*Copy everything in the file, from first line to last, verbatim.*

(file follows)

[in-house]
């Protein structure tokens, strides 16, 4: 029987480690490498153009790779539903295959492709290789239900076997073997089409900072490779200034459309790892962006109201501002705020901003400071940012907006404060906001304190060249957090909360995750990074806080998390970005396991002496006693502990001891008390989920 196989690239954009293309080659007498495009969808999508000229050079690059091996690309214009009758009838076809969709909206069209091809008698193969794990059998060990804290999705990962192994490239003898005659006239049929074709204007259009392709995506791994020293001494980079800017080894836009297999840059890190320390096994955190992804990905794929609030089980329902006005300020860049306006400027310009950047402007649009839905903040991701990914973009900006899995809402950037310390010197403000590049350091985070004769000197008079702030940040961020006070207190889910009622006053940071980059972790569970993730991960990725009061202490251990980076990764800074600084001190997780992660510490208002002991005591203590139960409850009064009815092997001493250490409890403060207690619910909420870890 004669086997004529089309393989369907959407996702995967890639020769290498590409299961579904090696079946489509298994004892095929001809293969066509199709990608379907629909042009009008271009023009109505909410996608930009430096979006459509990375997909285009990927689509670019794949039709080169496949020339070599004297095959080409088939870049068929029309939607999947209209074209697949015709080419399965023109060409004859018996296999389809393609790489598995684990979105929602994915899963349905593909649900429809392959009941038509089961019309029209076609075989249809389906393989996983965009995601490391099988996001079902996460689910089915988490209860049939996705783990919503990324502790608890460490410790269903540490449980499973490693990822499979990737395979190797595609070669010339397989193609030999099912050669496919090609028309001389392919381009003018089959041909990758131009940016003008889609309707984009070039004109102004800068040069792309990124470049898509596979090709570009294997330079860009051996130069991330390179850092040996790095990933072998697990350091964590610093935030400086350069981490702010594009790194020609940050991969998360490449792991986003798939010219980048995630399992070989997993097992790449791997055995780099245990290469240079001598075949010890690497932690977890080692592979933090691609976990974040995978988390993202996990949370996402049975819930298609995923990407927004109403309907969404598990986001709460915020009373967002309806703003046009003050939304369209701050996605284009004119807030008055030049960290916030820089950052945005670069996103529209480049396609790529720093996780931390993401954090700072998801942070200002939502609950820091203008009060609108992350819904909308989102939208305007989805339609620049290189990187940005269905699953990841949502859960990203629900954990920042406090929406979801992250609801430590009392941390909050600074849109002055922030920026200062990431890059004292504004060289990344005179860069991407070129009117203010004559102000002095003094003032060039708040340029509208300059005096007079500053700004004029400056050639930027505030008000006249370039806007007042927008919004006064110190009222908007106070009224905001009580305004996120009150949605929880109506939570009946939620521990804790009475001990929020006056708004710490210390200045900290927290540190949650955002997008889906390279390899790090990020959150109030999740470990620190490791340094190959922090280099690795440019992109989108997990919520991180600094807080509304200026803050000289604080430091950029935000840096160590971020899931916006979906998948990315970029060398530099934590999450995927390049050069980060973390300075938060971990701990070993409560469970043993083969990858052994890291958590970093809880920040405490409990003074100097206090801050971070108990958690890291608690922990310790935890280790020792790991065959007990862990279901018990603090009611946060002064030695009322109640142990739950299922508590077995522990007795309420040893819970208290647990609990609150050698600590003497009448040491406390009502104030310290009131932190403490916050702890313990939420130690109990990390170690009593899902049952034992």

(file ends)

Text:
[in-house]
């Protein structure tokens, strides 16, 4: 029987480690490498153009790779539903295959492709290789239900076997073997089409900072490779200034459309790892962006109201501002705020901003400071940012907006404060906001304190060249957090909360995750990074806080998390970005396991002496006693502990001891008390989920 196989690239954009293309080659007498495009969808999508000229050079690059091996690309214009009758009838076809969709909206069209091809008698193969794990059998060990804290999705990962192994490239003898005659006239049929074709204007259009392709995506791994020293001494980079800017080894836009297999840059890190320390096994955190992804990905794929609030089980329902006005300020860049306006400027310009950047402007649009839905903040991701990914973009900006899995809402950037310390010197403000590049350091985070004769000197008079702030940040961020006070207190889910009622006053940071980059972790569970993730991960990725009061202490251990980076990764800074600084001190997780992660510490208002002991005591203590139960409850009064009815092997001493250490409890403060207690619910909420870890 004669086997004529089309393989369907959407996702995967890639020769290498590409299961579904090696079946489509298994004892095929001809293969066509199709990608379907629909042009009008271009023009109505909410996608930009430096979006459509990375997909285009990927689509670019794949039709080169496949020339070599004297095959080409088939870049068929029309939607999947209209074209697949015709080419399965023109060409004859018996296999389809393609790489598995684990979105929602994915899963349905593909649900429809392959009941038509089961019309029209076609075989249809389906393989996983965009995601490391099988996001079902996460689910089915988490209860049939996705783990919503990324502790608890460490410790269903540490449980499973490693990822499979990737395979190797595609070669010339397989193609030999099912050669496919090609028309001389392919381009003018089959041909990758131009940016003008889609309707984009070039004109102004800068040069792309990124470049898509596979090709570009294997330079860009051996130069991330390179850092040996790095990933072998697990350091964590610093935030400086350069981490702010594009790194020609940050991969998360490449792991986003798939010219980048995630399992070989997993097992790449791997055995780099245990290469240079001598075949010890690497932690977890080692592979933090691609976990974040995978988390993202996990949370996402049975819930298609995923990407927004109403309907969404598990986001709460915020009373967002309806703003046009003050939304369209701050996605284009004119807030008055030049960290916030820089950052945005670069996103529209480049396609790529720093996780931390993401954090700072998801942070200002939502609950820091203008009060609108992350819904909308989102939208305007989805339609620049290189990187940005269905699953990841949502859960990203629900954990920042406090929406979801992250609801430590009392941390909050600074849109002055922030920026200062990431890059004292504004060289990344005179860069991407070129009117203010004559102000002095003094003032060039708040340029509208300059005096007079500053700004004029400056050639930027505030008000006249370039806007007042927008919004006064110190009222908007106070009224905001009580305004996120009150949605929880109506939570009946939620521990804790009475001990929020006056708004710490210390200045900290927290540190949650955002997008889906390279390899790090990020959150109030999740470990620190490791340094190959922090280099690795440019992109989108997990919520991180600094807080509304200026803050000289604080430091950029935000840096160590971020899931916006979906998948990315970029060398530099934590999450995927390049050069980060973390300075938060971990701990070993409560469970043993083969990858052994890291958590970093809880920040405490409990003074100097206090801050971070108990958690890291608690922990310790935890280790020792790991065959007990862990279901018990603090009611946060002064030695009322109640142990739950299922508590077995522990007795309420040893819970208290647990609990609150050698600590003497009448040491406390009502104030310290009131932190403490916050702890313990939420130690109990990390170690009593899902049952034992």